An oversized system will cool too quickly and cycle off without running long enough to reduce the humidity. This leaves the house cold and clammy. The constant short bursts of ons and offs will drive you nuts. O.K. you are saving money on energy, but your house is ‘owning’ you.
( The latest theory is to do a manual J calculation and then actually buy a unit 20% under the recommended rating).
Air changes per hour or ‘the breath of life’
‘Air changes per hour’ is actually the breath of life in your house’. It is a measurement scale and the government has guidelines. A house too tightly wrapped to breath correctly will negatively impact the occupants. (Incidentally, a person, ’too tightly wrapped to breath correctly’ is also a negative and stressed individual). No less than 4 air changes per hour are allowed in a residential building.
But, hey, what if you are working out in your home, or singing or otherwise breathing more? Same with the house, it must breathe more too. More exchanges per hour are needed.
That is why federal guidelines have different requirements for different places:
Some interesting guidelines: 30 air exchanges per hour for bars. (lots of hot air in there). 8 to 15 air exchanges per hour for churches (I guess depending on whether they’re ‘rollin’ or ‘sittn’ ). 40 for kitchens…you get the picture.
By now you are also seeing that there is a happy interplay between how much a house needs to breath but how much it does not need to leak. Air is good but not too much air. Sort of like conversation.
The R-Value or think: ‘Potholder”
The amount of insulation your house is carrying to protect it from the elements is the R-Value. Fur, blubber, haybales…all of them have an R-value. The R-value is simply how impervious to heat and cold transfer the material is. If you grab a hot pot, the heat goes instantly into your hand, there was no resistance to the heat, you get burned. No R-Value. Use a cotton crocheted potholder made by your 5 year old granddaughter and you might have 10 seconds before you are burned. That potholder has a higher R-value. Use one of those shiny, ‘yuppie’ mitts from Bed, Bath and Beyond and you could probably walk twice around your house and to the neighbor’s without feeling the heat. That mitt has a very high R-value.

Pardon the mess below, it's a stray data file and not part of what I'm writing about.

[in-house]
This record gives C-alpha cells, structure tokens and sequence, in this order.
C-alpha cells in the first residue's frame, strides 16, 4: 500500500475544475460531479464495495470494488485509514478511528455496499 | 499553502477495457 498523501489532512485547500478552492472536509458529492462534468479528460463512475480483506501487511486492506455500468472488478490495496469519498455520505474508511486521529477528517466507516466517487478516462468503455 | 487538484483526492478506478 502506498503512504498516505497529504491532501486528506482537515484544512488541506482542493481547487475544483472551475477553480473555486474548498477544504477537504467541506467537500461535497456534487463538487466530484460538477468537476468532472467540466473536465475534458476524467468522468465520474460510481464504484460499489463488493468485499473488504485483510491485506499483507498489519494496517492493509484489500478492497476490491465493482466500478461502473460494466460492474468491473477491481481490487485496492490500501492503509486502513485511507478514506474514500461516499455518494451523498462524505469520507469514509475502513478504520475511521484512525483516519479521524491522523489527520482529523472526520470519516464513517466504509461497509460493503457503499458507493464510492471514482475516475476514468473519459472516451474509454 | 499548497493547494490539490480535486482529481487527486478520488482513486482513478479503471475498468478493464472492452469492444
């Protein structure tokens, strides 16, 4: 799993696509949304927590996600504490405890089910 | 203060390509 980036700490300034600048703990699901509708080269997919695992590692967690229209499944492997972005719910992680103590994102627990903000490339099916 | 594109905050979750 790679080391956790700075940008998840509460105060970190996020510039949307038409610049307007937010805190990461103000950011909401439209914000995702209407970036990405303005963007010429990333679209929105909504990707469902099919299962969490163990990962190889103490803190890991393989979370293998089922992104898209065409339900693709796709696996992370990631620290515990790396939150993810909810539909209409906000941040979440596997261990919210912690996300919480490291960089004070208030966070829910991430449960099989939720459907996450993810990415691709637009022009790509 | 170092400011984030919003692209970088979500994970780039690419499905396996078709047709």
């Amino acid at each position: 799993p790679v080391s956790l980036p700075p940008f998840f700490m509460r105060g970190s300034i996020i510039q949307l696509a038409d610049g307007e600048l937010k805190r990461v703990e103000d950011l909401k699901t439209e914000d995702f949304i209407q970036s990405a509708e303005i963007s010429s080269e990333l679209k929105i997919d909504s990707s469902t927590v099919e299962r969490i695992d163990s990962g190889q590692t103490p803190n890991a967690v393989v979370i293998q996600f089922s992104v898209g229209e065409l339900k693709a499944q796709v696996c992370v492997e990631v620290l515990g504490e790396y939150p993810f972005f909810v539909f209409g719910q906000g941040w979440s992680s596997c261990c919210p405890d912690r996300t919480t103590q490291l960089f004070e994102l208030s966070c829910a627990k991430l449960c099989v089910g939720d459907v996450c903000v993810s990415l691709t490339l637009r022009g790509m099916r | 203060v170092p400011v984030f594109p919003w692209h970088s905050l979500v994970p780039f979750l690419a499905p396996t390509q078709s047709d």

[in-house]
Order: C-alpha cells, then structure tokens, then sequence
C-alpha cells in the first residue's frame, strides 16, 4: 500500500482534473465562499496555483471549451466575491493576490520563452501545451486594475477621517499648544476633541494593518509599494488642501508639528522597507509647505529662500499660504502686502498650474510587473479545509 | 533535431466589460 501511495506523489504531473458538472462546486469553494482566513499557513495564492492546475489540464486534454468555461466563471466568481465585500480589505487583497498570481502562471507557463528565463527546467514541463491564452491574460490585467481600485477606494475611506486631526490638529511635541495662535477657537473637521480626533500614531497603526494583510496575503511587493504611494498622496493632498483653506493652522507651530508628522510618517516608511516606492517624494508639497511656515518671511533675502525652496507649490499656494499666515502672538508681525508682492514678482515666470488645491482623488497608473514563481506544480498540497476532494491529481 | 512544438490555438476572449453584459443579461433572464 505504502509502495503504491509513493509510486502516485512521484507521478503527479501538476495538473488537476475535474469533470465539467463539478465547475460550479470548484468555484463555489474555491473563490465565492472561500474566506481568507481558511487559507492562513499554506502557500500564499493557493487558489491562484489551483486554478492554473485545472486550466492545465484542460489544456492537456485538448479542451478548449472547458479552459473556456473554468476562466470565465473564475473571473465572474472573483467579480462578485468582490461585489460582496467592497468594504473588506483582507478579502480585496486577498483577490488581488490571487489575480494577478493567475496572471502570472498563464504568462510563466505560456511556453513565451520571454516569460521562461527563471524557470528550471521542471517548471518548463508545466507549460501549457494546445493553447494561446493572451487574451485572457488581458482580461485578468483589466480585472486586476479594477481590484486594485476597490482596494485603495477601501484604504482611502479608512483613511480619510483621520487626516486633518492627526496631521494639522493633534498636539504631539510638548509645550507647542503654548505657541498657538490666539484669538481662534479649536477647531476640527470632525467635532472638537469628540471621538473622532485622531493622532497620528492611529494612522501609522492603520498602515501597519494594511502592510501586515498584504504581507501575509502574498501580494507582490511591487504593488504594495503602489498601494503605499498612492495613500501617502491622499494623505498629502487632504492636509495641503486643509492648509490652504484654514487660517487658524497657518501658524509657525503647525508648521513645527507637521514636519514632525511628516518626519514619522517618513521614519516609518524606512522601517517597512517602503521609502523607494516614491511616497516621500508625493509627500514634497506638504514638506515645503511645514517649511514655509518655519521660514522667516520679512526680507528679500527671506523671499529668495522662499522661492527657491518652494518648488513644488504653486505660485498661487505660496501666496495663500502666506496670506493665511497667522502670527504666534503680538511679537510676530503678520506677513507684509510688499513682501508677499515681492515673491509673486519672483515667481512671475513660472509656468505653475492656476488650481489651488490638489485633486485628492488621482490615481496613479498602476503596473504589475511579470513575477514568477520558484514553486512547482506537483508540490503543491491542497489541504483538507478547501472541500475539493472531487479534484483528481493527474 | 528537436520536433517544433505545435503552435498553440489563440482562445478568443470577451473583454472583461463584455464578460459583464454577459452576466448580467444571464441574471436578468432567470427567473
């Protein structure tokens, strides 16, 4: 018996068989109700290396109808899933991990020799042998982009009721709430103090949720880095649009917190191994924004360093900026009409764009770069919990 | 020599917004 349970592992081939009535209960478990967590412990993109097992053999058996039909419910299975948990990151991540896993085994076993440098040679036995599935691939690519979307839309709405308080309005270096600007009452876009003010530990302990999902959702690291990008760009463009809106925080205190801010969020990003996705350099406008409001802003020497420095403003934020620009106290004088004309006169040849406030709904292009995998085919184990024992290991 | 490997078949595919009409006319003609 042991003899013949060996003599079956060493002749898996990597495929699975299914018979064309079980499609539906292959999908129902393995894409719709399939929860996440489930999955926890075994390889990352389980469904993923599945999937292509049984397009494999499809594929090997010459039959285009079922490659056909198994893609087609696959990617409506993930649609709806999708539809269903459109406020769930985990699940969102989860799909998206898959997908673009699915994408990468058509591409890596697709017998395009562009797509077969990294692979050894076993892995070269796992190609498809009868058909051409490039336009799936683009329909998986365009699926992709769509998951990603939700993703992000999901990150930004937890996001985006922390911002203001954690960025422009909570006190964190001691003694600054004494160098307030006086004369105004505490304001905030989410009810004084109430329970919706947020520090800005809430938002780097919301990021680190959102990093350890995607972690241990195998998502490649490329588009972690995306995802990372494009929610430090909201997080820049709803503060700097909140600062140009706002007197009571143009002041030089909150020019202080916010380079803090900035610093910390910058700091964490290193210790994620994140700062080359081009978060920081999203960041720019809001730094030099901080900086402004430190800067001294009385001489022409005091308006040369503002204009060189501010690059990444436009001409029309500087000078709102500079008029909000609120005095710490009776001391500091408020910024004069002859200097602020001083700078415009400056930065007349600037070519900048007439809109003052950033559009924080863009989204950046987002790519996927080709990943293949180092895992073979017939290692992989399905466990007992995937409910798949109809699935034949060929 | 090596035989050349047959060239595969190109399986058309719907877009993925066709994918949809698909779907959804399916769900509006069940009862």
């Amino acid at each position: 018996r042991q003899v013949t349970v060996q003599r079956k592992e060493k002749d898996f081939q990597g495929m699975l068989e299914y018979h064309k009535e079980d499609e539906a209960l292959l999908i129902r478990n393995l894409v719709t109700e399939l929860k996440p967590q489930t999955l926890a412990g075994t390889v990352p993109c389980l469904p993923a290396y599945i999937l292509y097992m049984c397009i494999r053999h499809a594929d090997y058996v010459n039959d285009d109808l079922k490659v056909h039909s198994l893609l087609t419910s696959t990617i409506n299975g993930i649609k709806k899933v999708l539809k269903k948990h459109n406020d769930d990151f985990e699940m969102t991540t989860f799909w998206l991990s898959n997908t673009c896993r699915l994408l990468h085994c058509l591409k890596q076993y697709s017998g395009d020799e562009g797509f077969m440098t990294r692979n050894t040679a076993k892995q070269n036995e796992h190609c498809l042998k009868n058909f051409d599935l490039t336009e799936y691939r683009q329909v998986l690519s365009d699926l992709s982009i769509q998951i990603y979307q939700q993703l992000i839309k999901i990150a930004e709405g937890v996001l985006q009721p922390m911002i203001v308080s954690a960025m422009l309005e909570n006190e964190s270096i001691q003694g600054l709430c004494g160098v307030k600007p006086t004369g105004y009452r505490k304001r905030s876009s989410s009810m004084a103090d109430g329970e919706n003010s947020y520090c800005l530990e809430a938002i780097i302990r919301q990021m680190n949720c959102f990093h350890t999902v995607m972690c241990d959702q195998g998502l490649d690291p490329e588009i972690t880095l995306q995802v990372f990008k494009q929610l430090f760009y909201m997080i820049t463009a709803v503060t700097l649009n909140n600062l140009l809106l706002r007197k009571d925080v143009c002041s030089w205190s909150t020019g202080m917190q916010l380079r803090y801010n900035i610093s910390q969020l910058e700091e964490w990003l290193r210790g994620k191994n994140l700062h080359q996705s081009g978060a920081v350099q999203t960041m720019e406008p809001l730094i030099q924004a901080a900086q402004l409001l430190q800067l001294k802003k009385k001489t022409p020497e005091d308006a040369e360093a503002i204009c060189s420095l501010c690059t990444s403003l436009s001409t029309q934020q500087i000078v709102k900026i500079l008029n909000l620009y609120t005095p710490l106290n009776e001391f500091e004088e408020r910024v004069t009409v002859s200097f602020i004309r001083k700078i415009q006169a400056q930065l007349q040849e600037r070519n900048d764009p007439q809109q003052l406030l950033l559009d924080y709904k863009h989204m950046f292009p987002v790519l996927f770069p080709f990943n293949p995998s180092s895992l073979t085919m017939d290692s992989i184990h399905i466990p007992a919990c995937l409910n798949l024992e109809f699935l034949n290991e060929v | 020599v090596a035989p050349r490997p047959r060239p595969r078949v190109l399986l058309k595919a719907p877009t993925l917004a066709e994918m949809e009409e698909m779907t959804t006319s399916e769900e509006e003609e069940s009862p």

The R-Value is calculated per inch of thickness of the material. That is why it is better to have outside walls made of 2×6” studs, than 2X4” studs, you can put in 6 inches of whatever material you choose. (Blubber might be hard to work with.)
Note for misers; If you think like me, you are thinking, ‘if I take a six inch thick bat of fiberglass rated at R19 but then squish it down and pack in a second strip of R-19 on top of that, I should get an R-38 insulation in my wall.’ WOW, and cheap at that! Think again, the math doesn’t work. Why? Because you squished both strips from 6” down to 3” and R-value is based on thickness. You still have only 6” of the material. You didn’t double the R-value. But you did just increase cost of insulation.
The interplay: ‘talk the talk’
The R-value of the exterior walls as well as ceiling and floor should be determined first. This will affect the HERS index score, (the neediness). This number will influence the calculations of the Manual J and therefore what kind of heating and cooling should be put in the house to meet the need. Air exchange needs to be provided, either by mechanical or opening a window, and R-value will affect this too.
But now comes another variable ouch!! Without affecting the heat and cool transfer through a wall, we do want it to breathe air and vapor in and out depending on many factors. So now we get into thermal barriers and vapor barriers…
But this blog is way too long and my brain is fried. More later.